But that's just the beginning. Even if you get a drug through all of those phases, get it onto the market, Brian, you're still looking at hurdles when it comes to commercialization. Talk to us a little bit about that.
Feroldi: There are several of them. Some people automatically assume, "If you get it through the FDA, it's nothing but smooth sailing from there." But that's the start of a whole [other] set of problems. Once you get a drug onto the market, the FDA gives it the thumbs up, you still have to get through payers. Payers have to be willing to cover the drug, to offer it to their members and be willing to pay for it. Then, you have to convince healthcare providers to actually be willing to prescribe the drug. There's an expense with educating them and getting them on board. And then, even after the fact, a lot of drugs require follow-on safety studies, that's called Phase IV. There are ongoing clinical trials to make sure that the drug is safe and effective, as it was shown in earlier trials. If a study comes up that shows that maybe it's not, maybe there's an additional risk that wasn't uncovered earlier, there's a chance that drug can come off the market.
When you compile those onto the low, low odds of just getting a drug through in the first place, you can understand why, for a drug to truly become a success in the market, it's incredibly rare.
Jones: Yeah. The odds are definitely stacked against the average biopharma company. But let's talk about us as Average Joe investors, Brian. For people like you and me who want to play in the biotech space, but don't necessarily want to take on all of that risk by investing and chasing some of these one-hit-wonder biotech companies, what's a good way to actually jump into it that's also safe?
Feroldi: There are a couple of strategies that individual investors could take to lower their individual risk. The first and probably the easiest for them to do is to get their biotech exposure by using exchange-traded funds, more commonly known as ETFs. These are funds that individual investors can buy, and when they do so, they can gain instant access to dozens, or even hundreds of individual biotech stocks. What that does is, it spreads their money out across dozens or hundreds of holdings, basically in an instant. That greatly increases the odds that those few huge winners that will emerge in the biotech sector will be in your portfolio.
Jones: With ETFs, you're getting a basket of securities. You can buy and sell them through your brokerage, much like an individual stock. It gives you the flexibility and also helps minimize some of the risk. Brian, you've got two ETFs, two that we actually talk about a lot on Industry Focus, especially when we're benchmarking returns for a particular company, or even just trying to gauge investor sentiment and how people are feeling about biotech. Let's start with the first one, the NASDAQ Biotech ETF, also known as the IBB.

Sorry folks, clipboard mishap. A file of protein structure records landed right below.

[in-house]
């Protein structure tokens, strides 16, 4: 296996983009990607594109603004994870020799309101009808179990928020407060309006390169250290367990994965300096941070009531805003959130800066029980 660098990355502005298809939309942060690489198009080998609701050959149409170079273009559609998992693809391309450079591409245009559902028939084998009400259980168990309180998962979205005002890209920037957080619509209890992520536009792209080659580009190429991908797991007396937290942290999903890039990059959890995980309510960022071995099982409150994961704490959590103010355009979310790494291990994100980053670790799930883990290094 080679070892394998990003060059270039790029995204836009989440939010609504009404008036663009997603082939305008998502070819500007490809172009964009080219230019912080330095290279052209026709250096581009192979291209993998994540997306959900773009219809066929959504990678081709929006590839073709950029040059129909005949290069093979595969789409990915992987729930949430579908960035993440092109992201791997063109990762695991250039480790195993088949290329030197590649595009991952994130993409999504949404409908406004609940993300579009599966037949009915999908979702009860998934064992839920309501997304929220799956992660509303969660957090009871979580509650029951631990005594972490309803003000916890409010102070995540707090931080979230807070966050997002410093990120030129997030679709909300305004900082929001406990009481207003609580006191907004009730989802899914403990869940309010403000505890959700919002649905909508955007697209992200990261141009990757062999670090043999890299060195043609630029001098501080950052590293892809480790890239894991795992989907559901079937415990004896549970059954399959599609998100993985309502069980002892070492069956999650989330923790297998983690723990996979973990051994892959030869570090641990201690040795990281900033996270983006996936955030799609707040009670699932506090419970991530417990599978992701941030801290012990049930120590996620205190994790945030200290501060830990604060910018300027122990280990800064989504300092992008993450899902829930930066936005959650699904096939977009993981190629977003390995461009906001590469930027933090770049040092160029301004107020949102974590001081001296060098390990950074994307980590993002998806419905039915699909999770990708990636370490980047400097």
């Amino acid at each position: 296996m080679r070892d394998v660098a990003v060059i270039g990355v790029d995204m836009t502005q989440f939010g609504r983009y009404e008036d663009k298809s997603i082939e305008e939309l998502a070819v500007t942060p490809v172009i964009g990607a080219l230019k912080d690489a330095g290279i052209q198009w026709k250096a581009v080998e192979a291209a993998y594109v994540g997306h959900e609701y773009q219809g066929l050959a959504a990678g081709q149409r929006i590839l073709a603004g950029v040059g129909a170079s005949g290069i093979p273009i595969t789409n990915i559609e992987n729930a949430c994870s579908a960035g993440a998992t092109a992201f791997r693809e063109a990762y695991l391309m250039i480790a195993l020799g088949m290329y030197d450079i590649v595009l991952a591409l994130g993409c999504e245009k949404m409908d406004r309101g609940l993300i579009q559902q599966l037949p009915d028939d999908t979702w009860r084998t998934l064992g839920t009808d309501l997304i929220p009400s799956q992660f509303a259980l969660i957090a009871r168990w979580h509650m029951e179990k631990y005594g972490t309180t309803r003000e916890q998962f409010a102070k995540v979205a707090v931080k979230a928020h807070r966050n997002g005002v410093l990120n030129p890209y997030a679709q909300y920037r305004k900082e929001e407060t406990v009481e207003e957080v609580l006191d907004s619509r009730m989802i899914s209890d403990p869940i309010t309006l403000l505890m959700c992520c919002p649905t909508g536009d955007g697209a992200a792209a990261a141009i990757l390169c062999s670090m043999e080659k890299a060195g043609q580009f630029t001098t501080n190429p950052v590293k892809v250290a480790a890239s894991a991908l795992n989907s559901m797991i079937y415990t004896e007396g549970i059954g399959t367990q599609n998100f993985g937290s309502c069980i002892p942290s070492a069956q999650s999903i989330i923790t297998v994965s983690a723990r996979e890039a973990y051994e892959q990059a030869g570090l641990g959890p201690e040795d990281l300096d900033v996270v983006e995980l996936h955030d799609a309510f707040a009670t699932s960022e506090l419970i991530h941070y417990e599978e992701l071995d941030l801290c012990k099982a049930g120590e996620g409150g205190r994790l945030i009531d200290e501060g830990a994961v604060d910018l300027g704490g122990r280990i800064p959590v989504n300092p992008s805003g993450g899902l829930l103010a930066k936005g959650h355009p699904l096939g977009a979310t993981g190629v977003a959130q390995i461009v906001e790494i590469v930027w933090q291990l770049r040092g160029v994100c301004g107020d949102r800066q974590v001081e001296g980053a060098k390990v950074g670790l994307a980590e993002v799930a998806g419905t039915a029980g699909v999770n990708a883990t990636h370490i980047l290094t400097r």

Feroldi: This is the biggest and the most popular ETF that's focused on biotechnology on the market. It holds more than 200 companies in it. It actually has a focus on the biggest stocks in biotechnology -- Biogen, Celgene, Amgen and Gilead are the four biggest ones, and this fund has a heavy concentration in the big names. Because of that concentration, it actually comes with a dividend yield of 0.2%. Admittedly, that isn't much. But, considering you're talking about the biotechnology industry, it's actually pretty remarkable.
Even though it has a concentration on the biggest names, this is a fund that has performed very well for investors. Over the last decade, the IBB is up 370%. For comparison, the S&P 500 is up 286%. This a single fund that has a decade-long history of outperforming.
Jones: Just to give our listeners some idea in terms of exposure, you've got, of course, the big biotechs that you mentioned -- Biogen, Celgene, Amgen and Gilead -- but you've also got exposure to pharmaceuticals. Just looking at the fund itself as of today, in terms of exposure, you've got 80% in biotech, you've got about 9% in pharmaceuticals, and looks like about 8% in the life sciences, tools, and services. So, in terms of spreading out that exposure across multiple sectors, in terms of diversification, this one is probably the most popular for that reason.
Let's turn our attention, because the other ETF that you mentioned is one that is not as widespread, but for those that are looking for more concentrated biotech exposure, this could actually be one that is a good idea to invest in. It's the SPDR S&P Biotech ETF, also known as the XBI.
Feroldi: This is a fund that I personally happen to like a lot. Like the IBB, it's spread out. This one has 120 individual holdings in it. It's very well-diversified. However, what differentiates this fund is that it takes an equal-weight approach to its indexing, as opposed to the NASDAQ Biotech ETF, which takes a market-weight. What that means is, the 120 holdings that are in this fund, the percentage of the fund that is in each individual holding is exactly the same across the board. And this rebalances itself. What that does is gives stockholders much more exposure to the small stocks. A couple of them that are in there, for example, are Portola Pharmaceuticals, Neurocrine Biosciences, bluebird bio. You have the exact same exposure to those small ones as you would to the larger ones. If you're the type of investor that's looking for a little bit more upside potential, and you want to have a bigger concentration in the small stocks, which can put up huge percentage gains if they work out, the XPI gives you a little bit more exposure to that.